# How prove this $det\left(\frac{1}{\lambda^2_{i}+t\lambda_{i}\lambda_{j}+\lambda^2_{j}}\right)_{n\times n}>0,-2<t<2$

Question:

Show that for $t\in (-2,2)$ and $0<\lambda_1<\lambda_2<\ldots<\lambda_n$ we have $$det(A)=det\left(\dfrac{1}{\lambda^2_{i}+t\lambda_{i}\lambda_{j}+\lambda^2_{j}}\right)_{n\times n}>0$$

My try: few days ago,I have ask this problem How prove this matrix $\det (A)=\left(\frac{1}{\ln{(a_{i}+a_{j})}}\right)_{n\times n}\neq 0$

But I want try use achille hui methods,so $$\dfrac{1}{\lambda^2_{i}+t\lambda_{i}\lambda_{j}+\lambda^2_{j}}=\int_{0}^{\infty}f(\lambda_{i},\lambda_{j},x)dx$$ But I can't find this $f$. Thank you very much!

Now Sanchez has prove for $t\le 0$ then $\det(A)>0$,so other case is true? Thank you

For $t \le 0$: We want to show that for any $a_i,a_j \in \mathbb{R}$, $$\sum \frac{a_ia_j}{\lambda_i^2 + t \lambda_i \lambda_j + \lambda_j^2} \ge 0$$ $$\sum a_i a_j \int_0^{\infty} e^{-(\lambda_i^2 + t \lambda_i \lambda_j + \lambda_j^2)u} du \ge 0$$ $$\int_0^{\infty} \sum a_i a_j e^{-(\lambda_i^2 + t \lambda_i \lambda_j + \lambda_j^2)u} du \ge 0$$ So it suffices to show that for all $u \ge 0$, $$\sum a_i a_j e^{-(\lambda_i^2 + t \lambda_i \lambda_j + \lambda_j^2)u} \ge 0$$ Let $u = v^2$, $v \ge 0$. By replacing $\lambda_i v$ with $\lambda_i$, we really need to show: $$\sum a_i a_j e^{-(\lambda_i^2 + t \lambda_i \lambda_j + \lambda_j^2)} \ge 0$$ By replacing $a_ie^{-\lambda_i^2}$ by $a_i$ , we really need to show: $$\sum a_i a_j e^{-t \lambda_i \lambda_j} \ge 0$$ To prove the last inequality, expand the exponential function in Taylor series, then $$e^{-t\lambda_i \lambda_j} = \sum_{k=0}^{\infty} \frac{(-t)^k(\lambda_i \lambda_j)^k}{k!}$$ Therefore $$\sum a_i a_j e^{-t \lambda_i \lambda_j} = \sum_k \frac{(-t)^k}{k!} \sum_{i,j} a_ia_j (\lambda_i \lambda_j)^k = \sum_k \frac{(-t)^k}{k!} (\sum_i a_i \lambda_i^k)^2 \ge 0$$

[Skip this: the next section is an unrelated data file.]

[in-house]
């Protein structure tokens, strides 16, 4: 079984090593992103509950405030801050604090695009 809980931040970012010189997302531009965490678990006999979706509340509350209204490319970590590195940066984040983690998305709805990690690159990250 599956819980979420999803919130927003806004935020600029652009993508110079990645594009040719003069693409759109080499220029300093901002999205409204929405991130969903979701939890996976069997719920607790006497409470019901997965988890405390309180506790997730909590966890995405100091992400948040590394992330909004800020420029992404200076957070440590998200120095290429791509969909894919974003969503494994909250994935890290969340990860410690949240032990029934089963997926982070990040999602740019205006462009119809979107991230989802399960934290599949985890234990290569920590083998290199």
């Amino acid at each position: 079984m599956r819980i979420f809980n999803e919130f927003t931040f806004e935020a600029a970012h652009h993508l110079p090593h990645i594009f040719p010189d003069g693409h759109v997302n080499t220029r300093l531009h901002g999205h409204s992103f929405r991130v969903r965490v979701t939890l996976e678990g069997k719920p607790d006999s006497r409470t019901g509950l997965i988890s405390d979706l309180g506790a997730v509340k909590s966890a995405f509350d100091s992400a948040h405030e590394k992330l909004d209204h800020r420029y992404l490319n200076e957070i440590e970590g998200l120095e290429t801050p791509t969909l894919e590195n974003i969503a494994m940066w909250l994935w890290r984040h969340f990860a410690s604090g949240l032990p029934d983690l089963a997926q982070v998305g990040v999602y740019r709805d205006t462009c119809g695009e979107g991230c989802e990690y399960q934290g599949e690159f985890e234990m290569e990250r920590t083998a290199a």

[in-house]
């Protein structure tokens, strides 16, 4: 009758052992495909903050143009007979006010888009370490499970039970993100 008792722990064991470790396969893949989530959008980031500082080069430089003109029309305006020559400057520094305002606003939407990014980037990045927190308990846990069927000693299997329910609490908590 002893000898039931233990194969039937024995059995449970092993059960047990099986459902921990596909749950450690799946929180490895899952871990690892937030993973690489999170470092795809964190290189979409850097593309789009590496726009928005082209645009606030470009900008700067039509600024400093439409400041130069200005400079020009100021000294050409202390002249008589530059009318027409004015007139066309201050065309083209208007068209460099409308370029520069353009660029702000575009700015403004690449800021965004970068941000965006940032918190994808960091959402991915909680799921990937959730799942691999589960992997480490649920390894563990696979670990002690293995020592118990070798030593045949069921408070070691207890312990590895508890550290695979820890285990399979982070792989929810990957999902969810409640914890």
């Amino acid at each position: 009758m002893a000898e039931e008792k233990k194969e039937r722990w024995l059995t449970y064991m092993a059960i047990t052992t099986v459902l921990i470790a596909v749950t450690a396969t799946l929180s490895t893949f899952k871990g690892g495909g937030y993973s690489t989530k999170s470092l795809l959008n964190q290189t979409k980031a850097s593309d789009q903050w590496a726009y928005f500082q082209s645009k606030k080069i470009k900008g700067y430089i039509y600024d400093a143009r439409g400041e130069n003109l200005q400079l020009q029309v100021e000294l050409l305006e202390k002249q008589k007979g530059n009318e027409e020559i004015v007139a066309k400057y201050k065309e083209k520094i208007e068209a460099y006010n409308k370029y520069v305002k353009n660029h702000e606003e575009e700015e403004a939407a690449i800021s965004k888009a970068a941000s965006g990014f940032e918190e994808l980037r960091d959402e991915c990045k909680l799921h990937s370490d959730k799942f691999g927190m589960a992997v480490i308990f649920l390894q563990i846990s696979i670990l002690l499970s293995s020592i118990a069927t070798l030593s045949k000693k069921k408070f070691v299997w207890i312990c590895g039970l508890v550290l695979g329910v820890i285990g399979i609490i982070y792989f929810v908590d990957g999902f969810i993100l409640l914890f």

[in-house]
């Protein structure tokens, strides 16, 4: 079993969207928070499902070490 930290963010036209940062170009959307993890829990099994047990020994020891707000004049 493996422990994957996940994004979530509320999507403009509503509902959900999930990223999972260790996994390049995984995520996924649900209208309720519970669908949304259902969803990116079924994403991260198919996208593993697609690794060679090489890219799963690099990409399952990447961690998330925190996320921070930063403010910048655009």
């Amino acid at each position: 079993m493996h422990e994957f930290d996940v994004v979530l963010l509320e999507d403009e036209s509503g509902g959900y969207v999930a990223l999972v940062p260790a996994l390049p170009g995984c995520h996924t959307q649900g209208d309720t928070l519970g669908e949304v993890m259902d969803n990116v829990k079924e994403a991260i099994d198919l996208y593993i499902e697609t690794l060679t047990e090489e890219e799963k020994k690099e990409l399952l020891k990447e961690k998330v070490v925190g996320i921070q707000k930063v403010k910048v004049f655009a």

• Thank you,But for $t\in (0,2)$ we can prove it? Nov 28, 2013 at 16:40
When $t\in(0,2)$, you may reduce the problem to the case $t=0$ as follows. Write \begin{align*} \frac{1}{\lambda_i^2+t\lambda_i\lambda_j+\lambda_j^2} &=\frac{1}{(\lambda_i+\lambda_i)^2-2(1-\frac t2)\lambda_i\lambda_j}\\ &=\frac{1}{(\lambda_i+\lambda_i)^2} \frac{1}{1-(1-\frac t2)\frac{2\lambda_i\lambda_j}{(\lambda_i+\lambda_i)^2}}\\ &=\frac{1}{(\lambda_i+\lambda_i)^2} \sum_{k=0}^\infty\left[\left(1-\frac t2\right)\frac{2\lambda_i\lambda_j}{(\lambda_i+\lambda_i)^2}\right]^k\\ &=\sum_{k=0}^\infty\left(1-\frac t2\right)^k\frac{2^k\lambda_i^k\lambda_j^k}{(\lambda_i+\lambda_i)^{k+2}}. \end{align*} So, it suffices to show that the matrix $B=\left[\frac{\lambda_i^k\lambda_j^k}{(\lambda_i+\lambda_i)^{k+2}}\right]_{i,j=1,2,\ldots,n}$ is positive definite for all integer $k\ge0$. Since $B$ is congruent to $\left[\frac1{(\lambda_i+\lambda_i)^{k+2}}\right]_{i,j=1,2,\ldots,n}$ and Hadamard products of positive definite matrices are positive definite, it suffices to prove that $C=\left[\frac1{\lambda_i+\lambda_i}\right]_{i,j=1,2,\ldots,n}$ is positive definite. But this becomes the case with $t=0$ and $\lambda_i$ replaced by $\sqrt{\lambda_i}$ in the original problem statement.